William Golding’s Lord of the Flies and Yann Martel’s Life of Pi are examples of novels both similar and contrasting in their content. They each hold profound symbolism, showing obedience and law. Both stories also maintain the idea of civilization. And yet, these symbols contrast in how each item is manipulated when expressing ideas. The differences and similarities in the symbols of civilisation found in Lord of the Flies and Life of Pi are striking.
The luxurious castle with a dining room, piano, and servants are few of the factors that represent the status of the Medina family (Corman, 1961). In contrast, the narrator lives in a prison with a wooden floor, circular pit, and received food and water occasionally (Poe, 9 and 18). The narrator even clarified that, the water “...must have been drugged—for scarcely had I drunk, before I became irresistibly drowsy (Poe, 10).” This illustrates the distinct lifestyles of the characters. As a result, the setting of the castle creates a romantic mood.
In comparing the darkness of Pearl’s eye to a mirror the novel states “not her own miniature portrait, but another face in the small black mirror of Pearl 's eye” (Hawthorne, 134). Though the darkness and mirror are a part of Pearl they represent something much larger in Hester’s life. It is a metaphor towards reflection on herself and how she is aware of her own gloom. Overall, Hawthorne uses metaphor in oder to give readers insight to who the characters truly are and how they truly
Deceitful Women The short story “Roman Fever” by Edith Wharton is dramatic and in no way is read lightly and with ease. The characters in the story are complex and intriguing. There are two ladies in the story, Mrs. Slade and Mrs. Ansley, and a man, Delphin, in the middle of the women’s lives.
He used the novel to get across many points, but he also introduced a larger theme that is still relevant today: A person’s morals will often differ from what society views as correct. He developed this theme using a variety of literary devices, such as conflict, language, and satire. He seemed to have a great understanding for these devices and how they could impact the story he was portraying. Twain took views that went against society's beliefs, similar to many people at this time, which came across especially in his portrayal of Huck. All things considered, Mark Twain did an excellent job promoting the theme that drove his
Recognizing Salinger’s record with attraction to young or innocent girls and women, this could be seen as problematic. In Anne Marple’s essay, “Salinger’s Oasis of Innocence,” she describes how many of Salinger’s female characters appear to almost be asexual. When women in his works are sexual beings, this is often seen as a negative, almost “witchy.” Marple quotes William Wiegand who said, “Where object of delight is found in women, these women are often little girls or nuns, and what is admired is sexless in essence” (Marple). Salinger even addresses the issues of sex when he has one of the protagonists of “A Perfect Day for Bananafish,” a dissatisfied, newly wed woman, Muriel, reading an article titled, “Sex is Fun--or Hell” in the opening scene.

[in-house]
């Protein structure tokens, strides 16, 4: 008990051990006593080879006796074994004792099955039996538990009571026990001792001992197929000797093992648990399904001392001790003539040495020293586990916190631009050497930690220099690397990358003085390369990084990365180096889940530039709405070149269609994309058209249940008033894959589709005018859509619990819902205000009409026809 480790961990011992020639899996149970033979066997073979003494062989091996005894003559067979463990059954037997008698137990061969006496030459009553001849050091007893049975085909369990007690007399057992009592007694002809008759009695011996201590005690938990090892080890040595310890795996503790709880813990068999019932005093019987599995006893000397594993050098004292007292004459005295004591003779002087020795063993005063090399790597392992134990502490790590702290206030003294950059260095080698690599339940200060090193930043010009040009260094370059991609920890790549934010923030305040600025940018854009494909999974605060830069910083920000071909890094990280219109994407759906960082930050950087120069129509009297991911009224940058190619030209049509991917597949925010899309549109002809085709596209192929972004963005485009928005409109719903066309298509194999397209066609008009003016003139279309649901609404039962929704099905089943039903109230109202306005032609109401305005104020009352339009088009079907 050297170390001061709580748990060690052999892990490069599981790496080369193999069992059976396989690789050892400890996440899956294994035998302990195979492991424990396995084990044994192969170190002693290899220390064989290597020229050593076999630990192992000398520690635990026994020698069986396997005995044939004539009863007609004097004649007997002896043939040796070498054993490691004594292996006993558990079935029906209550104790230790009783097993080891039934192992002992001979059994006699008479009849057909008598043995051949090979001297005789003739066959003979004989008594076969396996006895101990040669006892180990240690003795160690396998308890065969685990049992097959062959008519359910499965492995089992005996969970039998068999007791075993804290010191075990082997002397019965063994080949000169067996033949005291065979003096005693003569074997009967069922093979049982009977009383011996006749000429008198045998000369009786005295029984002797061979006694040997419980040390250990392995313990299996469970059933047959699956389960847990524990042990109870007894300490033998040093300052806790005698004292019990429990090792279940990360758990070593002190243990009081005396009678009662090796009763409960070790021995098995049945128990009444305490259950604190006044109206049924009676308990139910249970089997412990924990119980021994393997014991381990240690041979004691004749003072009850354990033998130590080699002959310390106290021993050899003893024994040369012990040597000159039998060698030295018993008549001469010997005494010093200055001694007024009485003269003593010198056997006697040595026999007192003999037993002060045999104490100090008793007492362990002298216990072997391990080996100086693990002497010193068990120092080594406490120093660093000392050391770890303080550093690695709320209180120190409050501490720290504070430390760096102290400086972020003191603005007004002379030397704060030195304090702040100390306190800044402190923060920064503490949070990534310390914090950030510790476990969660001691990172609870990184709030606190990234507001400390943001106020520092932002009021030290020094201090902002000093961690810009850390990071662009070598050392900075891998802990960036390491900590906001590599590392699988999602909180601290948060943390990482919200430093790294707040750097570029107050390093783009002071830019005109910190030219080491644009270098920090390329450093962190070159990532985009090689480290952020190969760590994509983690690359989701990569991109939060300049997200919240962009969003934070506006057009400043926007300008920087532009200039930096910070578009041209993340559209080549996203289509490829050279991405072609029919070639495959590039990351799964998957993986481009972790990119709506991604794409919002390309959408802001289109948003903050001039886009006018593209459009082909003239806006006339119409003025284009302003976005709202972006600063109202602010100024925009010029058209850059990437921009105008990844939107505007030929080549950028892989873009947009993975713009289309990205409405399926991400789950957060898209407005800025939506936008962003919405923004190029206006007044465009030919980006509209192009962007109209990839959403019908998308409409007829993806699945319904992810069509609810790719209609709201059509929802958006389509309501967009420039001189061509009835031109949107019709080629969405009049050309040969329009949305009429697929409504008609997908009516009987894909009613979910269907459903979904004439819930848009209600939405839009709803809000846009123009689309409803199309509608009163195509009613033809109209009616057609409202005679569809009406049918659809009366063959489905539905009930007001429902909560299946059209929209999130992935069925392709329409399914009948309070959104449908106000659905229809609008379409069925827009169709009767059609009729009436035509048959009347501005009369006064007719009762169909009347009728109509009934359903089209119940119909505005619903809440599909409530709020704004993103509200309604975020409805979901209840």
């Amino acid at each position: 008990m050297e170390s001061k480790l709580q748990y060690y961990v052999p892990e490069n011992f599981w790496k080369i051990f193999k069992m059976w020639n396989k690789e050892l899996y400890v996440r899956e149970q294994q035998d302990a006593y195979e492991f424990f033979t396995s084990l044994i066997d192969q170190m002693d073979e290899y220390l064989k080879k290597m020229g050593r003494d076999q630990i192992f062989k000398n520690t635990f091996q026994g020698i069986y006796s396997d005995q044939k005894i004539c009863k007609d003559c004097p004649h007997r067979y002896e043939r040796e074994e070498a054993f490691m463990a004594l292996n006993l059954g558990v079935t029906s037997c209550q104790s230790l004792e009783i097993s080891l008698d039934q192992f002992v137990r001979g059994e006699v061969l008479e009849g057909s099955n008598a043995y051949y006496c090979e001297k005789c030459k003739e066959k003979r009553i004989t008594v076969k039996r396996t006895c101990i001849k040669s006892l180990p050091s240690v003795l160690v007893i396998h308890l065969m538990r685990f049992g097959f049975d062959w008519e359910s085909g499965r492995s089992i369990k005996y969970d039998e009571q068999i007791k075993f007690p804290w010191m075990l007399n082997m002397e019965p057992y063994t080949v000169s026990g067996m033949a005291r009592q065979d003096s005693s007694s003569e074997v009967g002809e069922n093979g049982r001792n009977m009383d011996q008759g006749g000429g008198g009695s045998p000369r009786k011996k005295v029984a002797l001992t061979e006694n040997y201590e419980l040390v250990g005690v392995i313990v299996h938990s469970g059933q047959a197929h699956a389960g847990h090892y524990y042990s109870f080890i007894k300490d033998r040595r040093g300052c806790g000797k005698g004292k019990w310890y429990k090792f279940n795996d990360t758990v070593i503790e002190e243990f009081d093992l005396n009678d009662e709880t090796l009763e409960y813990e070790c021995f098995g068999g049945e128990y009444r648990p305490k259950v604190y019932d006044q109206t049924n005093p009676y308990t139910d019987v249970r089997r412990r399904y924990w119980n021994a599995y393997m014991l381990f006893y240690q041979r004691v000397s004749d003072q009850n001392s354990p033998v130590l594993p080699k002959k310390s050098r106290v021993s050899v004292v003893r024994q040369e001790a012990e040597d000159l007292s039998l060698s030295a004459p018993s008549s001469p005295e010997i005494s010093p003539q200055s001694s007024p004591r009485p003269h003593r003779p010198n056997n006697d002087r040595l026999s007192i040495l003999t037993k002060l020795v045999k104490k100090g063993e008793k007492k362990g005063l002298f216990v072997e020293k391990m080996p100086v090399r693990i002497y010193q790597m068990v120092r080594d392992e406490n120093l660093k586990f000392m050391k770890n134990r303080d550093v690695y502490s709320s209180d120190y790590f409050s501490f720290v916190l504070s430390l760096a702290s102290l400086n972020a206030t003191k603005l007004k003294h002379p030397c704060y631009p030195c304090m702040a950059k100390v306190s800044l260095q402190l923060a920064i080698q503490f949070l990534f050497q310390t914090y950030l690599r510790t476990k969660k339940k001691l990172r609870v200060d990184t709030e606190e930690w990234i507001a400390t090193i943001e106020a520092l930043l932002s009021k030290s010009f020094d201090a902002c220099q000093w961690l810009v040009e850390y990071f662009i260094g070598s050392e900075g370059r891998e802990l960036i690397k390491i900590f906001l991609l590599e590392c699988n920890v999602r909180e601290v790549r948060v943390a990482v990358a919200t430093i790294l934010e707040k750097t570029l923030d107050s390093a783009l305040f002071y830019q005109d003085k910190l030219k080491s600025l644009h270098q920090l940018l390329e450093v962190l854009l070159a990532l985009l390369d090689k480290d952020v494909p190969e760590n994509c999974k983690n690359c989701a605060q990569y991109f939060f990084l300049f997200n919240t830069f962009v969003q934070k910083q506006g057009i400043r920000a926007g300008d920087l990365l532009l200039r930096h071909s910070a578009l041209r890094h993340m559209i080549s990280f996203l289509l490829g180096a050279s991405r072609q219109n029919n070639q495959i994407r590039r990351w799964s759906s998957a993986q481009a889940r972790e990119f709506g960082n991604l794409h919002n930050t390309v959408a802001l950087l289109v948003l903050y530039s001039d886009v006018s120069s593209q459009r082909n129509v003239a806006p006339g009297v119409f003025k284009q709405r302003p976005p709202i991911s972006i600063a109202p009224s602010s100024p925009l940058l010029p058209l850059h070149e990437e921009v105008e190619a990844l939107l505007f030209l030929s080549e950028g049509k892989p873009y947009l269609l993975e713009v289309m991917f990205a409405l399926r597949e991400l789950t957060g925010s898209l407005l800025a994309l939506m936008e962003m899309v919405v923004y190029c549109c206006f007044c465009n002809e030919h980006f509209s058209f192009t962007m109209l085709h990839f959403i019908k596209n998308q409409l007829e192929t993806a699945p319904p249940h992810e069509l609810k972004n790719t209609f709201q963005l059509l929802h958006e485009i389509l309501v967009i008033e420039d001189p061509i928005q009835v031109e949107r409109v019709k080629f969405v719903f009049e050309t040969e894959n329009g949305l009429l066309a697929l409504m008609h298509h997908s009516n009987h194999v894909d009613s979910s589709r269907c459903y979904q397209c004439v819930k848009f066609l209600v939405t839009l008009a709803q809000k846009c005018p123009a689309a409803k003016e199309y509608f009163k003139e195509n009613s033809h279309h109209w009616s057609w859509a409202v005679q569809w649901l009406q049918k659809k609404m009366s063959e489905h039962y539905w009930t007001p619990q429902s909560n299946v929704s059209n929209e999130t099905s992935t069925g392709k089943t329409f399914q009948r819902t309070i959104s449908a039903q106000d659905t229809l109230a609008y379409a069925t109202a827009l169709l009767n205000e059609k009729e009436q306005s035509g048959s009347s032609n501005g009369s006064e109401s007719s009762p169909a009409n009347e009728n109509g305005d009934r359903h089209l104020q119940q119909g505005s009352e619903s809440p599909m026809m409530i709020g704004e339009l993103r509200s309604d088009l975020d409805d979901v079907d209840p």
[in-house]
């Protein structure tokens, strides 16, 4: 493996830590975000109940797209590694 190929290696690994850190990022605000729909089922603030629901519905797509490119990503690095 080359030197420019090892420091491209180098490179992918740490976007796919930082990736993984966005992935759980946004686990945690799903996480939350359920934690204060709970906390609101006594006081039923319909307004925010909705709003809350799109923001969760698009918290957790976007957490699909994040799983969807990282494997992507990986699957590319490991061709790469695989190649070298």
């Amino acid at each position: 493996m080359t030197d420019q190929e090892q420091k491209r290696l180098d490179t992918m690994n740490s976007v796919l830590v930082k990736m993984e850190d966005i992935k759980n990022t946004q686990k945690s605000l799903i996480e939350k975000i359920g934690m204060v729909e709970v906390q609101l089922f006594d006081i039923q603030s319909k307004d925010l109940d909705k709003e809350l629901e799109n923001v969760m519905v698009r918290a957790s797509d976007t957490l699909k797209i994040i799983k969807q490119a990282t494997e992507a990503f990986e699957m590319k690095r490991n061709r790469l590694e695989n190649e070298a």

Language is the reason that Shakespeare’s plays are so captivating. Language is used for comedic effect throughout this play. An excellent example of this is when Dogberry tells Leonato that if he “were as tedious as a king, [he] could bestow it all of [Leonato’s] Worship” (3.5.20-21). Dogberry’s errors in speaking are greatly contrasted by other’s sophisticated exchanges. These differences between social classes are still relatable centuries after the play was written, making it an important theme to explore.
Edgar Allan Poe’s stories all have some type of mysterious setting that makes the reader read in between the lines and decipher the meaning. His stories also incorporate a great deal of violence and sinister acts, which adds a grimness to each story he tells. “The Black Cat” is a true work of literature that incorporates a hidden meaning in the story with the use of sinister violence. In this particular story, the narrator’s use of the first-person point of view, symbolism through the characters, and the eerie setting creates a fascinating tale. Edgar Allan Poe’s story is told from the first-person point of view.
In “The Secret Life of Bees” Sue Monk Kidd uses various literary devices such as mood, motifs, and metaphors. Mood is a literary device that is used in Kidd’s novel “The Secret Life of Bees” to show how almost everyone has deep dark secrets that holds them in the past. Mood refers to the mental and emotional disposition of the way a subject or a character is portrayed, which in turn sets up the atmosphere or mood to the novel. For instance in Kidd’s novel, “The Secret Life of Bees”, the mood is frequently serious because it treats a series of somber issues: verbal and physical abuse, racial discrimination, violence, and death. However, Kidd punctuates these grave moments with humor and the desire of the characters to overcome.
She was Gatsby’s lover of his past and his vision of perfection. However, Daisy just wants to live in the wealth as she decided to leave Gatsby, who was still struggling with poverty, and engaged with Tom Buchanan. Her desire of money has been revealed while Gatsby is introducing his house and his closet full of luxurious and expensive clothes. She is overwhelmed by the tears of joy at his wealth and success, but not really at Gatsby himself as ”Daisy bent her head into the shirts and began to cry stormily” (92). She only feels happy while being surrounded by money - the corrupt materialism.